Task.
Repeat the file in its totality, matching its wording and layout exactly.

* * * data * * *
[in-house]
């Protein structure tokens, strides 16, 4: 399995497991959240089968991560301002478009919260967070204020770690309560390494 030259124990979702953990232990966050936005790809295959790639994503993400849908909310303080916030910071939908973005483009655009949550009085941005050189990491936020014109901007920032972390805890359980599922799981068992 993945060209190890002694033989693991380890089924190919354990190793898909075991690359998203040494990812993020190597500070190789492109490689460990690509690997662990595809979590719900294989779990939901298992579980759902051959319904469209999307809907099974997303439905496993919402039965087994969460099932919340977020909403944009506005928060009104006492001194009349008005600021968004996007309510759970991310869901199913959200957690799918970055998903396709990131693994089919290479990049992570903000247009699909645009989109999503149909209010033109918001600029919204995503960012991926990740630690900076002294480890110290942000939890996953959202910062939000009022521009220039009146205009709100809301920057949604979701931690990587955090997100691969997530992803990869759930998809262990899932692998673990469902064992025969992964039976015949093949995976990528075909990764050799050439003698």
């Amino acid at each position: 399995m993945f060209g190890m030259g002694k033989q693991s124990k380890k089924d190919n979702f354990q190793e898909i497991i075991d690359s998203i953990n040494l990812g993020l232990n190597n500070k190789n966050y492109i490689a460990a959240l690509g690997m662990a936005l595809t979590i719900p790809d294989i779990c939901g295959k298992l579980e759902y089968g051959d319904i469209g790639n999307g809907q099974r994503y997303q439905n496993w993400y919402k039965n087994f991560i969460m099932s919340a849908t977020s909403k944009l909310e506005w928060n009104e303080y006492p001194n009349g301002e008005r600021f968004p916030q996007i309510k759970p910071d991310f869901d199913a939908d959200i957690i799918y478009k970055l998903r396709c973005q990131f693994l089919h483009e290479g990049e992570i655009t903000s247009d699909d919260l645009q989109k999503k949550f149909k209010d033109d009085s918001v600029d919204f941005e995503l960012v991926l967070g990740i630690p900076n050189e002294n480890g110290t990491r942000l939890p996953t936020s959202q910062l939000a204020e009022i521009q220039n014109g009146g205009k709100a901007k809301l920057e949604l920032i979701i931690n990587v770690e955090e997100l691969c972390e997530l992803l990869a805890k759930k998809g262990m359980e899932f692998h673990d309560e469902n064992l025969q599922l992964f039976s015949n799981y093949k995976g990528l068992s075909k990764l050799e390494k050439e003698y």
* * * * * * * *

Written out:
[in-house]
């Protein structure tokens, strides 16, 4: 399995497991959240089968991560301002478009919260967070204020770690309560390494 030259124990979702953990232990966050936005790809295959790639994503993400849908909310303080916030910071939908973005483009655009949550009085941005050189990491936020014109901007920032972390805890359980599922799981068992 993945060209190890002694033989693991380890089924190919354990190793898909075991690359998203040494990812993020190597500070190789492109490689460990690509690997662990595809979590719900294989779990939901298992579980759902051959319904469209999307809907099974997303439905496993919402039965087994969460099932919340977020909403944009506005928060009104006492001194009349008005600021968004996007309510759970991310869901199913959200957690799918970055998903396709990131693994089919290479990049992570903000247009699909645009989109999503149909209010033109918001600029919204995503960012991926990740630690900076002294480890110290942000939890996953959202910062939000009022521009220039009146205009709100809301920057949604979701931690990587955090997100691969997530992803990869759930998809262990899932692998673990469902064992025969992964039976015949093949995976990528075909990764050799050439003698």
């Amino acid at each position: 399995m993945f060209g190890m030259g002694k033989q693991s124990k380890k089924d190919n979702f354990q190793e898909i497991i075991d690359s998203i953990n040494l990812g993020l232990n190597n500070k190789n966050y492109i490689a460990a959240l690509g690997m662990a936005l595809t979590i719900p790809d294989i779990c939901g295959k298992l579980e759902y089968g051959d319904i469209g790639n999307g809907q099974r994503y997303q439905n496993w993400y919402k039965n087994f991560i969460m099932s919340a849908t977020s909403k944009l909310e506005w928060n009104e303080y006492p001194n009349g301002e008005r600021f968004p916030q996007i309510k759970p910071d991310f869901d199913a939908d959200i957690i799918y478009k970055l998903r396709c973005q990131f693994l089919h483009e290479g990049e992570i655009t903000s247009d699909d919260l645009q989109k999503k949550f149909k209010d033109d009085s918001v600029d919204f941005e995503l960012v991926l967070g990740i630690p900076n050189e002294n480890g110290t990491r942000l939890p996953t936020s959202q910062l939000a204020e009022i521009q220039n014109g009146g205009k709100a901007k809301l920057e949604l920032i979701i931690n990587v770690e955090e997100l691969c972390e997530l992803l990869a805890k759930k998809g262990m359980e899932f692998h673990d309560e469902n064992l025969q599922l992964f039976s015949n799981y093949k995976g990528l068992s075909k990764l050799e390494k050439e003698y």